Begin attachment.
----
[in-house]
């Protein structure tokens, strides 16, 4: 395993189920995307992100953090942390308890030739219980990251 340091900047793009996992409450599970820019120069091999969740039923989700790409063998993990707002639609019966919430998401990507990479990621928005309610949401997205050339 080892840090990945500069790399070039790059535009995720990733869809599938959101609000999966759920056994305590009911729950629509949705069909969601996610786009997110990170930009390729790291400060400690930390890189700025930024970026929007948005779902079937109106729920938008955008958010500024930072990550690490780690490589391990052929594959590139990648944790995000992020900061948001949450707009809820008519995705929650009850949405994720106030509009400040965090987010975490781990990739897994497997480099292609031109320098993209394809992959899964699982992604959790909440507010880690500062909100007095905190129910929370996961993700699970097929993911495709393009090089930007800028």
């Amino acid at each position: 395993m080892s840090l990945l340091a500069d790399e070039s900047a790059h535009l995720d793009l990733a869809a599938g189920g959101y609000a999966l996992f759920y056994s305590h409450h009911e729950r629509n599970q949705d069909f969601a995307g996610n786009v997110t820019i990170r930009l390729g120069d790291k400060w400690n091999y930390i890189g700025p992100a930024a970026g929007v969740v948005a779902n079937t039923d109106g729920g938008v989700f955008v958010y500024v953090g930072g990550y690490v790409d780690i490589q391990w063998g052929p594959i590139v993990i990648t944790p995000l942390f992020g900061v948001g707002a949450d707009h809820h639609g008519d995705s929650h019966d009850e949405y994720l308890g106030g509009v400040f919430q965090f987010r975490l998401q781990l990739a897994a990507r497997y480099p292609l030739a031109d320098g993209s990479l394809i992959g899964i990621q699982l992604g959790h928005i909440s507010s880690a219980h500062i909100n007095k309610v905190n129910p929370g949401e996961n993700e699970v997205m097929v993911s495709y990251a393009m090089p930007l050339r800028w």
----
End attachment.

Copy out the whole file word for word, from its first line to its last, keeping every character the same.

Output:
[in-house]
């Protein structure tokens, strides 16, 4: 395993189920995307992100953090942390308890030739219980990251 340091900047793009996992409450599970820019120069091999969740039923989700790409063998993990707002639609019966919430998401990507990479990621928005309610949401997205050339 080892840090990945500069790399070039790059535009995720990733869809599938959101609000999966759920056994305590009911729950629509949705069909969601996610786009997110990170930009390729790291400060400690930390890189700025930024970026929007948005779902079937109106729920938008955008958010500024930072990550690490780690490589391990052929594959590139990648944790995000992020900061948001949450707009809820008519995705929650009850949405994720106030509009400040965090987010975490781990990739897994497997480099292609031109320098993209394809992959899964699982992604959790909440507010880690500062909100007095905190129910929370996961993700699970097929993911495709393009090089930007800028």
């Amino acid at each position: 395993m080892s840090l990945l340091a500069d790399e070039s900047a790059h535009l995720d793009l990733a869809a599938g189920g959101y609000a999966l996992f759920y056994s305590h409450h009911e729950r629509n599970q949705d069909f969601a995307g996610n786009v997110t820019i990170r930009l390729g120069d790291k400060w400690n091999y930390i890189g700025p992100a930024a970026g929007v969740v948005a779902n079937t039923d109106g729920g938008v989700f955008v958010y500024v953090g930072g990550y690490v790409d780690i490589q391990w063998g052929p594959i590139v993990i990648t944790p995000l942390f992020g900061v948001g707002a949450d707009h809820h639609g008519d995705s929650h019966d009850e949405y994720l308890g106030g509009v400040f919430q965090f987010r975490l998401q781990l990739a897994a990507r497997y480099p292609l030739a031109d320098g993209s990479l394809i992959g899964i990621q699982l992604g959790h928005i909440s507010s880690a219980h500062i909100n007095k309610v905190n129910p929370g949401e996961n993700e699970v997205m097929v993911s495709y990251a393009m090089p930007l050339r800028w």